According to a recent survey of family physicians, 15% use telehealth in their practices overall; 29% use telehealth in rural practices versus 11% in urban practices. Source: “A First Look at Attitudes Surrounding Telehealth,” The American Academy of Family Physicians (AAFP),ThinkAnthem and the Robert Graham Center; November 13, 2015, http://thinkanthem.com/sites/default/files/ThinkAnthem%20Telehealth%20Report_2.pdf

IOM: Improving Diagnosis in Health Care

The 2015 report Improving Diagnosis in Health Care says that patients and their loved ones should be central members of the diagnostic team; they provide vital input that informs diagnosis and decisions about the path of care. Yet for a variety of reasons, patients may not be effectively engaged in the diagnostic process.Visit this page with resources to facilitate communication between patients and clinicians.

Health Care: People are not going to the places closest to their homes

According to a recent analysis of data from the 2009-2010 National Hospital Ambulatory Medical Care Survey:

  • The emergency departments (EDs) that patients visited were located an average of 6.8 miles from the patient’s home, although the nearest ED was an average of 3.9 miles from the home
  • 43.8% of all ED visits occurred at the ED closest to the patient’s home
  • Only 37.2% of ED visits within metropolitan areas took place at the closest ED, compared with 70.1% of visits outside of metropolitan areas
  • In metropolitan areas, the average wait time for being seen (by a physician, physician’s assistant, or nurse practitioner) at the ED closest to a patient’s home was 52.3 minutes, compared withan average wait time of 62.3 minutes for visits to EDs that were farther away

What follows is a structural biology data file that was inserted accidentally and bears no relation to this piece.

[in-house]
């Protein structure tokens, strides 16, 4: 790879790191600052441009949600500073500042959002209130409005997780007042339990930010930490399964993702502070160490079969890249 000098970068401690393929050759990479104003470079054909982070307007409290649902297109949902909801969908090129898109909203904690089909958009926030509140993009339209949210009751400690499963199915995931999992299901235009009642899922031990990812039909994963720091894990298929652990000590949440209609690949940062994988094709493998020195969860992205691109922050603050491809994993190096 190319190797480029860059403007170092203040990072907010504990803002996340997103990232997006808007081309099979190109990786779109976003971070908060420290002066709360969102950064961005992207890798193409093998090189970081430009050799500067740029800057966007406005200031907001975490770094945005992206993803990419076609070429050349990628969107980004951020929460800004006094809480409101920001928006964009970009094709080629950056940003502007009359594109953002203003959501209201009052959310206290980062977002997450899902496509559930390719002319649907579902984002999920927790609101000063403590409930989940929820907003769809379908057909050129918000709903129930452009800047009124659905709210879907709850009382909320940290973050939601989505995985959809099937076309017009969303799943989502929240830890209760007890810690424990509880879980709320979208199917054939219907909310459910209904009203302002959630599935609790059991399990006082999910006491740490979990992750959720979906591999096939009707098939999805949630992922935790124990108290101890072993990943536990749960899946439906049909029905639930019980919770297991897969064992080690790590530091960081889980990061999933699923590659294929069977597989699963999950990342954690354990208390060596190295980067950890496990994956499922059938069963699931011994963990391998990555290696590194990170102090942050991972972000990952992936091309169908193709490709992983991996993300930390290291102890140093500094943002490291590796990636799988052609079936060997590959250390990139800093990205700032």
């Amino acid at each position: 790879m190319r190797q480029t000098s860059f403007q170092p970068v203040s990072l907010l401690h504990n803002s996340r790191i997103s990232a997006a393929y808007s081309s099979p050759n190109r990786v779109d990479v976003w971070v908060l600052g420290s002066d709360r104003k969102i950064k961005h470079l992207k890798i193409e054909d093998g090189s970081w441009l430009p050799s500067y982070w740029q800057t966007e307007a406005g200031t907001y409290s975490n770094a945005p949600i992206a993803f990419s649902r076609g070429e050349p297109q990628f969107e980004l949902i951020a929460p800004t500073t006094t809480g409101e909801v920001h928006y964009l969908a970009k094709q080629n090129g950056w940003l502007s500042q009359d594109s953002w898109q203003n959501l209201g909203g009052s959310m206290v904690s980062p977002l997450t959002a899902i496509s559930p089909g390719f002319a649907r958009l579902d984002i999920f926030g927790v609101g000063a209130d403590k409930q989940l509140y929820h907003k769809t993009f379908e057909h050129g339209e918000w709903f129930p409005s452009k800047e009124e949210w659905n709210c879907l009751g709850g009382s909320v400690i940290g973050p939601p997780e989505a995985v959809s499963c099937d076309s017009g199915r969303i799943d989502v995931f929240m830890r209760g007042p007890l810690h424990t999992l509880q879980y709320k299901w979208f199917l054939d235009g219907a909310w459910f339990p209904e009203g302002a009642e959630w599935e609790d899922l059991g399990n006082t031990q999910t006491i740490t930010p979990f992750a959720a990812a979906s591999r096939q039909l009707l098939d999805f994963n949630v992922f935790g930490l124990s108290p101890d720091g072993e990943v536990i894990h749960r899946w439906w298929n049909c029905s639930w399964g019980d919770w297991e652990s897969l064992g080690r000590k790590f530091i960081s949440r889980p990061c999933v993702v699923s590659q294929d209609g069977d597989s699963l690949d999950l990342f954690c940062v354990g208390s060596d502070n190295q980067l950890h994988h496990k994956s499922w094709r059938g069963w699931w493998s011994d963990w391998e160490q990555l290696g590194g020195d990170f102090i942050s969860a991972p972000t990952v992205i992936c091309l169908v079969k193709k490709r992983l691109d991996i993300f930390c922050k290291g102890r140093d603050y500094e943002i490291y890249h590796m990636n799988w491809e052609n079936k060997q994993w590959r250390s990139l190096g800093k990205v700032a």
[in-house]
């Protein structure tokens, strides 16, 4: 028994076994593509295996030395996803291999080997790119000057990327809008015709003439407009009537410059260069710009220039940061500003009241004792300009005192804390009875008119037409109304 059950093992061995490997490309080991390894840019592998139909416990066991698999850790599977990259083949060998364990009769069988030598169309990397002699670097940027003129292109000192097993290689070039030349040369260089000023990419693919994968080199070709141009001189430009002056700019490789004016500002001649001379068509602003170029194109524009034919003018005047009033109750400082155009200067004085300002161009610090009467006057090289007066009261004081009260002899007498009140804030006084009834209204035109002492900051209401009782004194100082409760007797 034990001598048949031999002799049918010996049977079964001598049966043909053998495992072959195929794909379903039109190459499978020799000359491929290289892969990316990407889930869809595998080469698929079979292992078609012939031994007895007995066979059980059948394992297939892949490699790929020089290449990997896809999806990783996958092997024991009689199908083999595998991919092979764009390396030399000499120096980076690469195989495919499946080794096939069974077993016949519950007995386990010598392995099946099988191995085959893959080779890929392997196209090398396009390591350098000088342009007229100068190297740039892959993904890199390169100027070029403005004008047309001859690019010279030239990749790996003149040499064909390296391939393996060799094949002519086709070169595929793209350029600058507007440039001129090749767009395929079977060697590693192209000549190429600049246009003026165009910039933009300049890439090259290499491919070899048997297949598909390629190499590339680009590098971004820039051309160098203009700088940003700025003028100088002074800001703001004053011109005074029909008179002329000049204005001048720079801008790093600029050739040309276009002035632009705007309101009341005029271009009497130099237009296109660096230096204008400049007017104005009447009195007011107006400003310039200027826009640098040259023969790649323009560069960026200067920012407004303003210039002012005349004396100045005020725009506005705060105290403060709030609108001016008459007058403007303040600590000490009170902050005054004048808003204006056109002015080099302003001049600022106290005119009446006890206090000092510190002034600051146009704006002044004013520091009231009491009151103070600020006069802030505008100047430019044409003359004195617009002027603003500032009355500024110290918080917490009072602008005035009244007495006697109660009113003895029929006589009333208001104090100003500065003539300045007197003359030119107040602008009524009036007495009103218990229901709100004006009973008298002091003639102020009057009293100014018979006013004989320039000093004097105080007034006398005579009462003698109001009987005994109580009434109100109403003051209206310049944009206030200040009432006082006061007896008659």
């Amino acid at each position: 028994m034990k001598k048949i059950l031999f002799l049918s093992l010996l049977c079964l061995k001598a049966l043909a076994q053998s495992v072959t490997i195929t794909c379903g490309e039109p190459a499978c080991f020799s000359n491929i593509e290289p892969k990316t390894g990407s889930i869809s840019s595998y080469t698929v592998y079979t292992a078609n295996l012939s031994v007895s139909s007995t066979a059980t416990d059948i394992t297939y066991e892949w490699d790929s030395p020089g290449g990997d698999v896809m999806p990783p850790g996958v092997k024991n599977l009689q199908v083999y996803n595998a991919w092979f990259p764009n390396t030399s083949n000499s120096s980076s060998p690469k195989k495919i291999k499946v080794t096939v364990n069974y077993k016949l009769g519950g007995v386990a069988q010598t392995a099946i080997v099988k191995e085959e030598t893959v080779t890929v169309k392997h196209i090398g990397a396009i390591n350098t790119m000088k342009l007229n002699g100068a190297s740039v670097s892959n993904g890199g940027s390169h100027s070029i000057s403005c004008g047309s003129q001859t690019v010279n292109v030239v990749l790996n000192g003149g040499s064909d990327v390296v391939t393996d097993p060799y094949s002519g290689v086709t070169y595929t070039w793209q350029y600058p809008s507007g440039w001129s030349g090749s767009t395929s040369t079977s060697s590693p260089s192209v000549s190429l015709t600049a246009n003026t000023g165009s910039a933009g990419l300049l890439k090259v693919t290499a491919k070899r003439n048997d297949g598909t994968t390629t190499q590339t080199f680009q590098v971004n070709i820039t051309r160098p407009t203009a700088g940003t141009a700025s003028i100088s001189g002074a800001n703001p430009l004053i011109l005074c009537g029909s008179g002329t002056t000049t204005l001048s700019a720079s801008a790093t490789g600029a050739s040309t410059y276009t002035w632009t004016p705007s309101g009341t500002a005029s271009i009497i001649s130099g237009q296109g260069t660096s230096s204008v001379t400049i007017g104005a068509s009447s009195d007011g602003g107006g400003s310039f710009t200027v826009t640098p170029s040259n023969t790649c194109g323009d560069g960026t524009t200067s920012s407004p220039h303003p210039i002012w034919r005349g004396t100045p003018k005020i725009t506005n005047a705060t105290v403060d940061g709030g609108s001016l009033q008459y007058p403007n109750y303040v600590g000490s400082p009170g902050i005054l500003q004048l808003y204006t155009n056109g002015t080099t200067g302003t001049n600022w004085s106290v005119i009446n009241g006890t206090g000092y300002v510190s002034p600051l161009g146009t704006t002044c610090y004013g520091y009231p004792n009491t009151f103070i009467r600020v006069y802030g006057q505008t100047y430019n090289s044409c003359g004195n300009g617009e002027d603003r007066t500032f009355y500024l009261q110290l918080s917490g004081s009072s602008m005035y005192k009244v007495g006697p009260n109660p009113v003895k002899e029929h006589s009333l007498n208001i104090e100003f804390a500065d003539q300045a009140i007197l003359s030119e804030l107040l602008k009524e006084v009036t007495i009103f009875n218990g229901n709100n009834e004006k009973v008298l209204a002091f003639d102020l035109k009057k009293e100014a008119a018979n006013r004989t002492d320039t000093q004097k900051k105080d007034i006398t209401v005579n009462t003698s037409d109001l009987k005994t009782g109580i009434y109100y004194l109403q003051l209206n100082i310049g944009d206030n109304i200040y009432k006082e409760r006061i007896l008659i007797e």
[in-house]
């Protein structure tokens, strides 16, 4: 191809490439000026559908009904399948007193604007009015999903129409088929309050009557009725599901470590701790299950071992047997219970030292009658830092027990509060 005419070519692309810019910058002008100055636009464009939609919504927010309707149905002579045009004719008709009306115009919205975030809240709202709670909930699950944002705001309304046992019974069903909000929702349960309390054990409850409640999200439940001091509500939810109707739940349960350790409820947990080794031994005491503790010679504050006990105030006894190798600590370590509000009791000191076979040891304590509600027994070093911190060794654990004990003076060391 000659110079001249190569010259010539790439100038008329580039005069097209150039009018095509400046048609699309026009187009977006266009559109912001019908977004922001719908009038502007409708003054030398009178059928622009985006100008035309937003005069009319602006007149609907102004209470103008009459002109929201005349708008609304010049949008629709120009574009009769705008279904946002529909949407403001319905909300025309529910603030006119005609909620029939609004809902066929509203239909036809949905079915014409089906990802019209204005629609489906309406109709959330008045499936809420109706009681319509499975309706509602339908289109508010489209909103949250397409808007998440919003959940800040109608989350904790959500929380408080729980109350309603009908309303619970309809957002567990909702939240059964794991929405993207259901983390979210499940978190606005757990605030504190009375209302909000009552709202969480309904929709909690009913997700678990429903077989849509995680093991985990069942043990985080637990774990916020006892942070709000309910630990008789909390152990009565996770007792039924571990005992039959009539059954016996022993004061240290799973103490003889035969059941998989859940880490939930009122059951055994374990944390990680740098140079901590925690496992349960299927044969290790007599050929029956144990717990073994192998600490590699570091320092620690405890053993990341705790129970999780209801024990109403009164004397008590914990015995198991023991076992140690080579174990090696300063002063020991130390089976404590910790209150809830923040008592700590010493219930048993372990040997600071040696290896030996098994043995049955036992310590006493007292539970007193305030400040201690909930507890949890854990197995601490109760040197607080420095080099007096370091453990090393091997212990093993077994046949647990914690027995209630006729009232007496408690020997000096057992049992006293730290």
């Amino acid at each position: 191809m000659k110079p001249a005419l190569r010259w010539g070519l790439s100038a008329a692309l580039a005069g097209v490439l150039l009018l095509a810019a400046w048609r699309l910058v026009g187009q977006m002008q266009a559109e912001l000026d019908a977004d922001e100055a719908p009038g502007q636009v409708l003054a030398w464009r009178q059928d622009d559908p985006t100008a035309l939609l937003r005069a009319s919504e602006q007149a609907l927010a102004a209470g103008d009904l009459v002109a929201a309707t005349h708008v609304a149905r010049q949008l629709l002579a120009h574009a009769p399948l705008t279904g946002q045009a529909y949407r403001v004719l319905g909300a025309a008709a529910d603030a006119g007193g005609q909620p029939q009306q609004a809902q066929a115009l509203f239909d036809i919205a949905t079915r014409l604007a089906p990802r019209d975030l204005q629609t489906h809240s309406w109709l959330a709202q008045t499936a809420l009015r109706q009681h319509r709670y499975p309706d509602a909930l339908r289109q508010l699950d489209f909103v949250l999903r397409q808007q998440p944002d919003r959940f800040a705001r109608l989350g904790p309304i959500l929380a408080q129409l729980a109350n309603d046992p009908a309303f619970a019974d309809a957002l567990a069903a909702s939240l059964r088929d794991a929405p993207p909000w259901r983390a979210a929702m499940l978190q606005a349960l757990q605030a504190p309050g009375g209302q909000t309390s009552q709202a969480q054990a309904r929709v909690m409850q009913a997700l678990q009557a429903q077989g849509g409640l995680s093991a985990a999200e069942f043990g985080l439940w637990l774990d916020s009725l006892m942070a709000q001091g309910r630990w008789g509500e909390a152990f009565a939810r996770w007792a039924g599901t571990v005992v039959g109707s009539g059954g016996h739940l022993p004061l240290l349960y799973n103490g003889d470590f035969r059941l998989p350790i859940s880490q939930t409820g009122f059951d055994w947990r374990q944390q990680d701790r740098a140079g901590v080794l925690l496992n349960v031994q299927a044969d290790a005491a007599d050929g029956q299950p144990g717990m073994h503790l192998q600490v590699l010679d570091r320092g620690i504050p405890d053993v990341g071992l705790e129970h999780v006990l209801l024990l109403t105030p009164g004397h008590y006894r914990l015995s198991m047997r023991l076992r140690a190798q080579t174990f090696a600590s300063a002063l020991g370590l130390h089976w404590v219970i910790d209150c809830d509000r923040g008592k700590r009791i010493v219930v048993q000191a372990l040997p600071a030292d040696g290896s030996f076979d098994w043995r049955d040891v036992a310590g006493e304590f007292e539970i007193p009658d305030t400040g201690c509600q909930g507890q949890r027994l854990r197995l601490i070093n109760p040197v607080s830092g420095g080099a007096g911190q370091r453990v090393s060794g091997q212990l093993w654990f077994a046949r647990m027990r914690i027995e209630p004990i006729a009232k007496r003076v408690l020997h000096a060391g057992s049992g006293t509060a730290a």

Source: “Emergency Department Visits and Proximity to Patients’ Residences, 2009–2010,” Centers for Disease Control and Prevention, NCHS Data Brief Number 192, March 2015, http://www.cdc.gov/nchs/data/databriefs/db192.htm

 

AHRQ Report Features Hospitals’ Use of ‘Lean’ Process Redesign

A new AHRQ-funded report shows how hospitals used an organizational redesign approach known as “Lean” to enhance the quality and efficiency of various health care processes. The report, “Improving Care Delivery Through Lean: Implementation Case Studies,” includes six in-depth case studies that explain how Lean principles were applied in 13 distinct implementation projects. The implementation projects included improving patient flow during hospital care, electronic prescribing of medicines, reducing the cost of hip and knee replacement surgery and preventing urinary tract infection. For each case study, researchers assessed how Lean was implemented. They identified success factors and implementation challenges that affected achievement of outcomes, such as improvement in quality, efficiency, costs and employee satisfaction. Among the organizational factors shaping project success and the progress of the overall Lean initiative were executive and project leadership; the organization’s existing improvement structure; information technology support; project planning and scheduling. The practical information from this analysis can help other hospitals and health systems apply Lean principles to their own efforts.

Meaningful Use is Having an Impact on Health Care Practice

According to a recent study at 47 ambulatory practices in an integrated delivery system:

  • 28.4% of physicians, compared to 47.1% of advanced-practice providers and. 42.6% of nursing staff, have strong confidence in their department’s ability to solve Meaningful Use implementation problems
  • 57.9% of physicians, compared to 83.3% of advanced-practice providers and. 82.0% of nursing staff, report strong willingness to change their work practices for Meaningful Use

Source: “Stage 1 of the meaningful use incentive program for electronic health records: a study of readiness for change in ambulatory practice settings in one integrated delivery system,” BMC Medical Informatics & Decision Making, December 14, 2014, http://www.biomedcentral.com/1472-6947/14/119